The other problem with glass is that it is very heavy. This bottle is extremely lightweight and easier to carry. If you think bag-in-box, it’s square. The same goes for pallets, so you don’t lose space when transporting them. Ordinary wine bottles are not an efficient form, and it wastes space.
I’m interested in what you said about the shape of the bottle. Is it because you want to provide the same luxurious bottle experience when the wine is in a box?
There is obviously a compromise to be made. Will our company succeed in selling only bag-in-box? No, it won’t, as it’s a small niche in the UK market. The bag-in-box represents between 3 and 5% of the British market. In France, it is 42%; in Sweden, 65%. This is how far behind we are, as UK supermarkets are dragging their feet. They are attached to things like recyclability and don’t think about the carbon footprint. We realized, as a business in the UK where nobody buys bag-in-boxes, that we’re never going to see the kind of scale that’s going to help the planet. However, I absolutely hope someone buys this bottle of Rosato, likes it, and trades it in for a boxed bag. I hope that will come when they get used to this product.
I think we have a good idea that the less action consumers have to take to recycle something, the more likely they are to do so. If someone is going for a bottle with sustainability as a feature, they probably already have recyclability in mind, so they might be more willing to take that step of separating the halves. But are you worried that this is one step too many? If they don’t separate it, what if it ends up in the recycling stream?
It depends on the local authority in charge. If you throw this bottle in a trash can in Germany, it will probably be recycled. In the UK it really depends on how sophisticated the local recycling authority is. Generally, the answer is not very sophisticated. So it worries me that people throw them away without separating the halves. This is a more expensive solution, however, so we are looking for a consumer who is actually willing to pay a small premium for an environmentally friendly product.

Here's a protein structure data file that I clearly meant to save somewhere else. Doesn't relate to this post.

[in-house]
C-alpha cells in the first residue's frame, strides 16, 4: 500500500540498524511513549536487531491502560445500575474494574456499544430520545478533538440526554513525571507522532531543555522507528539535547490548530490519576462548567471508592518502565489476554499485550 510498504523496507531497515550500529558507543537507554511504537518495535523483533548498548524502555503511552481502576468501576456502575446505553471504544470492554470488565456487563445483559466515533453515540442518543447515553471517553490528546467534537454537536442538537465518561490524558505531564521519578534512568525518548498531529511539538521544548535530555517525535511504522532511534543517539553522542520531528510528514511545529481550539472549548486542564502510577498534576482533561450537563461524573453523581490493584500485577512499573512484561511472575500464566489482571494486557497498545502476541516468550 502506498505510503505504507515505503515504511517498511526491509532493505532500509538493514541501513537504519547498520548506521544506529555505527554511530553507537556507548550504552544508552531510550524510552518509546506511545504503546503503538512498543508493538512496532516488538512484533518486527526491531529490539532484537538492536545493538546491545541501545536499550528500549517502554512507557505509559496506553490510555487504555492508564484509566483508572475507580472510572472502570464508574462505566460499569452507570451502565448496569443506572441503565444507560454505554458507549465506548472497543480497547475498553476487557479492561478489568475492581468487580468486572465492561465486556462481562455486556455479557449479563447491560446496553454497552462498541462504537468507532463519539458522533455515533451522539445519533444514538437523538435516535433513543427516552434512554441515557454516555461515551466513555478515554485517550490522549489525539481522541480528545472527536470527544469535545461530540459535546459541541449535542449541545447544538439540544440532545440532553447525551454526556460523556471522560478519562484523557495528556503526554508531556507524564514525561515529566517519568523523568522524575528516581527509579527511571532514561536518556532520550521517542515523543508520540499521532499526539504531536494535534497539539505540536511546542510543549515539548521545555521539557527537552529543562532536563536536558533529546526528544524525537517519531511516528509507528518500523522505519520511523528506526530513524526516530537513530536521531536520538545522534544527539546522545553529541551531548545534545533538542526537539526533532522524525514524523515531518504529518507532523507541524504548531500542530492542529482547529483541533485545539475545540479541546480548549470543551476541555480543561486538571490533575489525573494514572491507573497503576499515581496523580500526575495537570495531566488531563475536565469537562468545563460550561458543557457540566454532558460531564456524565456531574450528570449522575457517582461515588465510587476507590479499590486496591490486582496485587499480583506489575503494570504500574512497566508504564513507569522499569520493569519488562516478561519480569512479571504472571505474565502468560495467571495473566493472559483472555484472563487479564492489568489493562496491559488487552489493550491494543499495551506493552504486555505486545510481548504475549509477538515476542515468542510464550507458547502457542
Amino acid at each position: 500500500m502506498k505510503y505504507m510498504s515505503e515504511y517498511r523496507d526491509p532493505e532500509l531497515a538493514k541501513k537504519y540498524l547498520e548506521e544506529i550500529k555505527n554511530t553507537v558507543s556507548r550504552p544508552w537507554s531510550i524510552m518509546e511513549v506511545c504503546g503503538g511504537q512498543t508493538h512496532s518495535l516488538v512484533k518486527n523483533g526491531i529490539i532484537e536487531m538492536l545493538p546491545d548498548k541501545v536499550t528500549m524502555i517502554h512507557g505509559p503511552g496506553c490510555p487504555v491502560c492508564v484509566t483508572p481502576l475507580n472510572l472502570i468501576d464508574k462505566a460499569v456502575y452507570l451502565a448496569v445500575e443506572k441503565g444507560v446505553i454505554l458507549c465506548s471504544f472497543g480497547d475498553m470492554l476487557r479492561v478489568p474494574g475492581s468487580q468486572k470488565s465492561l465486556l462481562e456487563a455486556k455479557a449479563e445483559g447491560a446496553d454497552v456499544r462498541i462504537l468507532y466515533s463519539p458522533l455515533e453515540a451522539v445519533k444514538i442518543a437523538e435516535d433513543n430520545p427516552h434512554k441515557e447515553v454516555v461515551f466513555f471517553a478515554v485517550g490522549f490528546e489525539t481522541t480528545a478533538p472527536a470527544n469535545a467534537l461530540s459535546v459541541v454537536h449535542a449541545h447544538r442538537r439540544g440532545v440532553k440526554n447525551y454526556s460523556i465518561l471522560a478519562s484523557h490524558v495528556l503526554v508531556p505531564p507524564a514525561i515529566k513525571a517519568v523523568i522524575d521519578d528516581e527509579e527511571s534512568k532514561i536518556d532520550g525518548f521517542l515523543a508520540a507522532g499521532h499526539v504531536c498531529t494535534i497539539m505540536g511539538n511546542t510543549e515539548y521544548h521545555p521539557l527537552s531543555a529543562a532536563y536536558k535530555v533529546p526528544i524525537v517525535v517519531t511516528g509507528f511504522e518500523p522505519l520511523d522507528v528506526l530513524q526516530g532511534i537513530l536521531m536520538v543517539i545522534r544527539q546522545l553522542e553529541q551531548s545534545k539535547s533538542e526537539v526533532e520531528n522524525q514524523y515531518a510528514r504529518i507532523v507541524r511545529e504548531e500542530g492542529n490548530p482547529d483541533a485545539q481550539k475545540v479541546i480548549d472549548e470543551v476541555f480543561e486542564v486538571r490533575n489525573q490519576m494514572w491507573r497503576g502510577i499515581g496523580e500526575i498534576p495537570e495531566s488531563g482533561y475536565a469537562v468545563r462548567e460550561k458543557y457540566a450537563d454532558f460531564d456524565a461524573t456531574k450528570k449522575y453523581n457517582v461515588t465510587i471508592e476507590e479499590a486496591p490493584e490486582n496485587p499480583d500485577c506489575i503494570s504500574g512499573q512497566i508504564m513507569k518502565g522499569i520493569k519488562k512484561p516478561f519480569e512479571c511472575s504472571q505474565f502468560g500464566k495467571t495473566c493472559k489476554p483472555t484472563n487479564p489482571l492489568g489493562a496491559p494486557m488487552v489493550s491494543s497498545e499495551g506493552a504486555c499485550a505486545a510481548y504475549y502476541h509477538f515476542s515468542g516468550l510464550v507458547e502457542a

Have you thought about experimenting or going the route of an unlined bottle? Is this something you would be interested in looking into in the future?
100%. I’m not claiming for a second that the solutions we’ve found are perfect; they really aren’t. Both the bag-in-box and the bottle need to be separated for recycling, and both require some effort from the consumer. Similarly, one of the reasons why less than half of the glass in the UK is recycled is that the consumer does not care to put it in the right bin. But you just have to have good faith in humanity to do the right thing.
For a company like ours that wants to be at the forefront of sustainability in the wine industry, we will be looking at each of these new packaging solutions as they arise, and if there is a solution better than this, we will absolutely examine it. When you start measuring your carbon footprint like we do with Carbon Cloud, you can’t allow it to grow again. It has to keep falling, otherwise why are we doing it?
Do you ship bottles to your customers? Are they able to order online?
What are your hopes for the future?
Obviously in the UK our aim is to start working with other grocery stores to distribute our products. We are also talking with overseas companies and hope to sell overseas, especially in North America and Asia.
The original interview has been edited for clarity.